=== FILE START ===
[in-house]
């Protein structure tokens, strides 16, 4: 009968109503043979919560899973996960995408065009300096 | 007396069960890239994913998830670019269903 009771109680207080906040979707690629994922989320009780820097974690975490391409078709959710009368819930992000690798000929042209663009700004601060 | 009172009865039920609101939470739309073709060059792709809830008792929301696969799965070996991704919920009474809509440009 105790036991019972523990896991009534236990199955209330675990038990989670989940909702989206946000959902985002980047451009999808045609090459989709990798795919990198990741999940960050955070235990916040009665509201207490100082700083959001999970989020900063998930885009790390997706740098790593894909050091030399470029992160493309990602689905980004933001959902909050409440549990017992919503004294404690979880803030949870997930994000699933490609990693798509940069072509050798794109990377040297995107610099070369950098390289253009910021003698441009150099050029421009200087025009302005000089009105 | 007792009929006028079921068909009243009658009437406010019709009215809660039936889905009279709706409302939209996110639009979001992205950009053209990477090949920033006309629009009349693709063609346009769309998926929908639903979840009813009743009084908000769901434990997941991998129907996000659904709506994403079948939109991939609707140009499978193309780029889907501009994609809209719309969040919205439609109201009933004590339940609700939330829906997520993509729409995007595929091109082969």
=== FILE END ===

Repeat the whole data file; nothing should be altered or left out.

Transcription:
[in-house]
């Protein structure tokens, strides 16, 4: 009968109503043979919560899973996960995408065009300096 | 007396069960890239994913998830670019269903 009771109680207080906040979707690629994922989320009780820097974690975490391409078709959710009368819930992000690798000929042209663009700004601060 | 009172009865039920609101939470739309073709060059792709809830008792929301696969799965070996991704919920009474809509440009 105790036991019972523990896991009534236990199955209330675990038990989670989940909702989206946000959902985002980047451009999808045609090459989709990798795919990198990741999940960050955070235990916040009665509201207490100082700083959001999970989020900063998930885009790390997706740098790593894909050091030399470029992160493309990602689905980004933001959902909050409440549990017992919503004294404690979880803030949870997930994000699933490609990693798509940069072509050798794109990377040297995107610099070369950098390289253009910021003698441009150099050029421009200087025009302005000089009105 | 007792009929006028079921068909009243009658009437406010019709009215809660039936889905009279709706409302939209996110639009979001992205950009053209990477090949920033006309629009009349693709063609346009769309998926929908639903979840009813009743009084908000769901434990997941991998129907996000659904709506994403079948939109991939609707140009499978193309780029889907501009994609809209719309969040919205439609109201009933004590339940609700939330829906997520993509729409995007595929091109082969």